"Korwar," 2014, from the portfolio "Drawn from the McClung Museum," copper engraving by Koichi Yamamoto. Edition: 1/30.
Designed in response to McClung Museum object: 2014.16.1, New Guinea ancestor figure, early to mid-1900s.
Artist statement: The peoples of the coasts and islands of Cenderawasih Bay in northwest New Guinea formerly created korwar, figures that portrayed recently deceased ancestors. Korwar images served as supernatural intermediaries, allowing the living to communicate with the dead, who remained actively involved in family and community affairs. When a family member died, his or her relatives summoned a carver, typically a religious specialist, who created a korwar and enticed the spirit of the deceased to enter it. The korwar would stay with the decedent's family and they would consult it before making any big decisions.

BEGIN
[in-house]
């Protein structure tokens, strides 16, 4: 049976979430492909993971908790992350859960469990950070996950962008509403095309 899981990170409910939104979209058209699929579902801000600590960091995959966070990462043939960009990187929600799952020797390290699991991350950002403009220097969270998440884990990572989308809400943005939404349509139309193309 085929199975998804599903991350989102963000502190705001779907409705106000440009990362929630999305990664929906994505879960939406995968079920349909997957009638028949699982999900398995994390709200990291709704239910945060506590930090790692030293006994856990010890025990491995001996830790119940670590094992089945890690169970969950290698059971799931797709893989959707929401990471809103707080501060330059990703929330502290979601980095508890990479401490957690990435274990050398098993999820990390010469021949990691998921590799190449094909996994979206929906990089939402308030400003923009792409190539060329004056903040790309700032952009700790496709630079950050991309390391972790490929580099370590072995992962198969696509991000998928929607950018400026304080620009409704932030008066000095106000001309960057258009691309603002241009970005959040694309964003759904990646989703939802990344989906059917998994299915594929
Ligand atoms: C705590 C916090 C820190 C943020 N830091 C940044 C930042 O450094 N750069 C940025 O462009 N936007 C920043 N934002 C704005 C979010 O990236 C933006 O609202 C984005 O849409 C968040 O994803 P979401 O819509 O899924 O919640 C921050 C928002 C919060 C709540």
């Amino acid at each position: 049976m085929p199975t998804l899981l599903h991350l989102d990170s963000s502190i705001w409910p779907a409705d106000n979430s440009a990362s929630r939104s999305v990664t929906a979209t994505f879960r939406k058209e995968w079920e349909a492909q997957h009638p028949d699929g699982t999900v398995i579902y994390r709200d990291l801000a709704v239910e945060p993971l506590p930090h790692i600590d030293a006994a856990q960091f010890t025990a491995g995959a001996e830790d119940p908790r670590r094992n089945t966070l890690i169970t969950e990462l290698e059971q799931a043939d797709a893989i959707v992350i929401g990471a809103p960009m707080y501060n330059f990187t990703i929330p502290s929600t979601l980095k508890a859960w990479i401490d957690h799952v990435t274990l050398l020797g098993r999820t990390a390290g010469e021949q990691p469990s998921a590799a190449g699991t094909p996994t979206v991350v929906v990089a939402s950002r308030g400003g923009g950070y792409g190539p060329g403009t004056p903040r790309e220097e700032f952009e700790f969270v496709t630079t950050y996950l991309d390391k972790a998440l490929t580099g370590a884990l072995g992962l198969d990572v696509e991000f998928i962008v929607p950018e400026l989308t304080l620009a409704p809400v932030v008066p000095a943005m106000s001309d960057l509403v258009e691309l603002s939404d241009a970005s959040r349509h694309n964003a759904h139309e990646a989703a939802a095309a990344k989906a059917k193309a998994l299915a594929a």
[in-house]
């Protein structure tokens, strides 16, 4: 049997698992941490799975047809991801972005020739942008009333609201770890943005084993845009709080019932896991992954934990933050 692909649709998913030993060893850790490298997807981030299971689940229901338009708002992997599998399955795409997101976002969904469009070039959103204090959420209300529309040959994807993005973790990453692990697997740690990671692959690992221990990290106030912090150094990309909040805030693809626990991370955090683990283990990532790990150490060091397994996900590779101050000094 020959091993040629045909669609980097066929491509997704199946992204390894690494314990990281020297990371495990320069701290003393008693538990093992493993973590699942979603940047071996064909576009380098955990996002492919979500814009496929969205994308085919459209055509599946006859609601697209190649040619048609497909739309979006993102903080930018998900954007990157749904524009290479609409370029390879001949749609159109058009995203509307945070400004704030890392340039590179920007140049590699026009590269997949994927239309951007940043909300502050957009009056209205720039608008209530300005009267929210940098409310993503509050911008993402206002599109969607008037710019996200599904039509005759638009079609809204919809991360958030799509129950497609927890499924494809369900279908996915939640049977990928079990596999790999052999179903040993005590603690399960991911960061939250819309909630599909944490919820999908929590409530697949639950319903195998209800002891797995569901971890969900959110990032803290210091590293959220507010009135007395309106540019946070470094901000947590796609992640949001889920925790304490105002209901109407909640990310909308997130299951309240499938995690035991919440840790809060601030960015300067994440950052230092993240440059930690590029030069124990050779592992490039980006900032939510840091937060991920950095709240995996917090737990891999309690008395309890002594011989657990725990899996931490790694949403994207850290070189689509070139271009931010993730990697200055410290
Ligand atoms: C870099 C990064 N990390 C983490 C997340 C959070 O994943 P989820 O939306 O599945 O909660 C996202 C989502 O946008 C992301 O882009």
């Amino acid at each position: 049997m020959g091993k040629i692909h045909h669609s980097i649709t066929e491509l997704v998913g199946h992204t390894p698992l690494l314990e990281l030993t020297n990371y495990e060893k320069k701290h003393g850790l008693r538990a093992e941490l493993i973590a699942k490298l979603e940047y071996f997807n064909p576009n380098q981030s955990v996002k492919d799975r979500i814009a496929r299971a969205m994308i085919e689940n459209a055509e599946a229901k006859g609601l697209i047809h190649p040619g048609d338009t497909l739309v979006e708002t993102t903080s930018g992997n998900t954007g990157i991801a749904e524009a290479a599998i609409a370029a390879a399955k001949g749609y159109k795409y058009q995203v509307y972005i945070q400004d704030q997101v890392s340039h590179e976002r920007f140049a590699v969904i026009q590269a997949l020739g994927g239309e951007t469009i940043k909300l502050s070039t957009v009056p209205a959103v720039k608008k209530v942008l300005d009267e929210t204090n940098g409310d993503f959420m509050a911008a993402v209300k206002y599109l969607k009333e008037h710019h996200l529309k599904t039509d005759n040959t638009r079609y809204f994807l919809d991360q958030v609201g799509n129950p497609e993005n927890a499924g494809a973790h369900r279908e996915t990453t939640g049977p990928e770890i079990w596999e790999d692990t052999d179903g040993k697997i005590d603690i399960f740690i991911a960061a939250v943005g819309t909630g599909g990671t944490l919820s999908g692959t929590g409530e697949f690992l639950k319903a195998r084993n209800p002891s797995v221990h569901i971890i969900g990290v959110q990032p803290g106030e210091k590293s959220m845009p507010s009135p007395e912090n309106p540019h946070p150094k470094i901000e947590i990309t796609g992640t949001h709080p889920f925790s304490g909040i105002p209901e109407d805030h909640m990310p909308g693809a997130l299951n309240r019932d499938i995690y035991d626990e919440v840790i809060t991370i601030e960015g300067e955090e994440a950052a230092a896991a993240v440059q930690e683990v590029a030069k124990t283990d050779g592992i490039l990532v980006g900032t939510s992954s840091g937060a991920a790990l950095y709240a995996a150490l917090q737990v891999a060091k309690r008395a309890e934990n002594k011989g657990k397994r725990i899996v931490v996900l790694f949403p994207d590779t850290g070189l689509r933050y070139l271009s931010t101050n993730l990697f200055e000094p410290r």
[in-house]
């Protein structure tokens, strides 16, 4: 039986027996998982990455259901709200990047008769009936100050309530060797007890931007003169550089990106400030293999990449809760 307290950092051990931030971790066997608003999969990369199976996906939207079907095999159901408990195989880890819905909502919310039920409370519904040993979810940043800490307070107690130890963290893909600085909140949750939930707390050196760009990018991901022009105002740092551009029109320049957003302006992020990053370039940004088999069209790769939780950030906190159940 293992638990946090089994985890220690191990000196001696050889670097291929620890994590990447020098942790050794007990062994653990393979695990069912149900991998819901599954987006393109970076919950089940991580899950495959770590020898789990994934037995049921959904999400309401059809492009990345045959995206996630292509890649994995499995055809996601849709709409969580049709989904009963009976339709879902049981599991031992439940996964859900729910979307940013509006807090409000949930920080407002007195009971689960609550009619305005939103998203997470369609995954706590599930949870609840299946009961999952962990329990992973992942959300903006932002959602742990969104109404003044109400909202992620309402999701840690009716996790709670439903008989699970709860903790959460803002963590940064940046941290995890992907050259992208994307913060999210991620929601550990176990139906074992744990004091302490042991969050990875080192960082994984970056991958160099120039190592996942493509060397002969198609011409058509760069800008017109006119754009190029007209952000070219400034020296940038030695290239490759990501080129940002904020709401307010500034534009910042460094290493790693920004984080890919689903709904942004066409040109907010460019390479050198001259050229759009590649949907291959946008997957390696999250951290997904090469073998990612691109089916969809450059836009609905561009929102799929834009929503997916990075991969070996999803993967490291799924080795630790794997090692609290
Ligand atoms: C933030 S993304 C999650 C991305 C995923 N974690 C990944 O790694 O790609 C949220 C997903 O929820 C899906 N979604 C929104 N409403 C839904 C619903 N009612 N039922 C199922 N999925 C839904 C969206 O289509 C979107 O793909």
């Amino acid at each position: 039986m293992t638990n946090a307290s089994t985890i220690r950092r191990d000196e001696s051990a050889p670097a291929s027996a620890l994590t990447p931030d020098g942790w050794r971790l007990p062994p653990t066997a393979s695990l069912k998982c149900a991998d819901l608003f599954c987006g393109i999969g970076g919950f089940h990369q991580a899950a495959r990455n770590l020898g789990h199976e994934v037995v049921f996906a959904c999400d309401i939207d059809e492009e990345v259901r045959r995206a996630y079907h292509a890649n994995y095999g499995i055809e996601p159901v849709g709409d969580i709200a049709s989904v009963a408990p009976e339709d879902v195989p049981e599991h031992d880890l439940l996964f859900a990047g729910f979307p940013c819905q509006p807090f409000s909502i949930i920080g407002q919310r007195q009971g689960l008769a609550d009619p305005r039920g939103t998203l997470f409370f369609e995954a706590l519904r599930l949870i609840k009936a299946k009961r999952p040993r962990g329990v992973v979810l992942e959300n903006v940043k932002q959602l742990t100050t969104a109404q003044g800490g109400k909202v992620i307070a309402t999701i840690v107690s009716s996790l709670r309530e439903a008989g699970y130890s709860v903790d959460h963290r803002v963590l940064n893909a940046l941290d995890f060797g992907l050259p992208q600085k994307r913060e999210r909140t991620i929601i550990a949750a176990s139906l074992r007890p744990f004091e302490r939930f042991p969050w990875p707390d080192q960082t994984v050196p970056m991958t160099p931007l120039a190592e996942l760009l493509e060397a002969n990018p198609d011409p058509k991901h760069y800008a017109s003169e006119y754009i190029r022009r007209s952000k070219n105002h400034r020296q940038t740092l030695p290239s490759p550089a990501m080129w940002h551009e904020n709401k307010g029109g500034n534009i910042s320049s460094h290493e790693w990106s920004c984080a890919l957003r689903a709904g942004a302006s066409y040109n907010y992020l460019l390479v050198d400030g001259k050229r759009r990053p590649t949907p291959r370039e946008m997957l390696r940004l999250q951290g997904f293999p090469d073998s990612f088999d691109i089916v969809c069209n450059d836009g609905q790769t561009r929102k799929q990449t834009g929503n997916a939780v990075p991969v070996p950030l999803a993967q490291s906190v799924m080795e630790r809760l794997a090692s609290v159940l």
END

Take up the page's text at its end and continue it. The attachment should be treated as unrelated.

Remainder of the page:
|Title||Korwar, from the portfolio Drawn from the McClung Museum|
|Role of Creator||Artist|
|Dimensions||H-15 W-20.125 inches|
|Credit line||Gift of the artist|
Papua New Guinea
|Relation||Show Related Records...|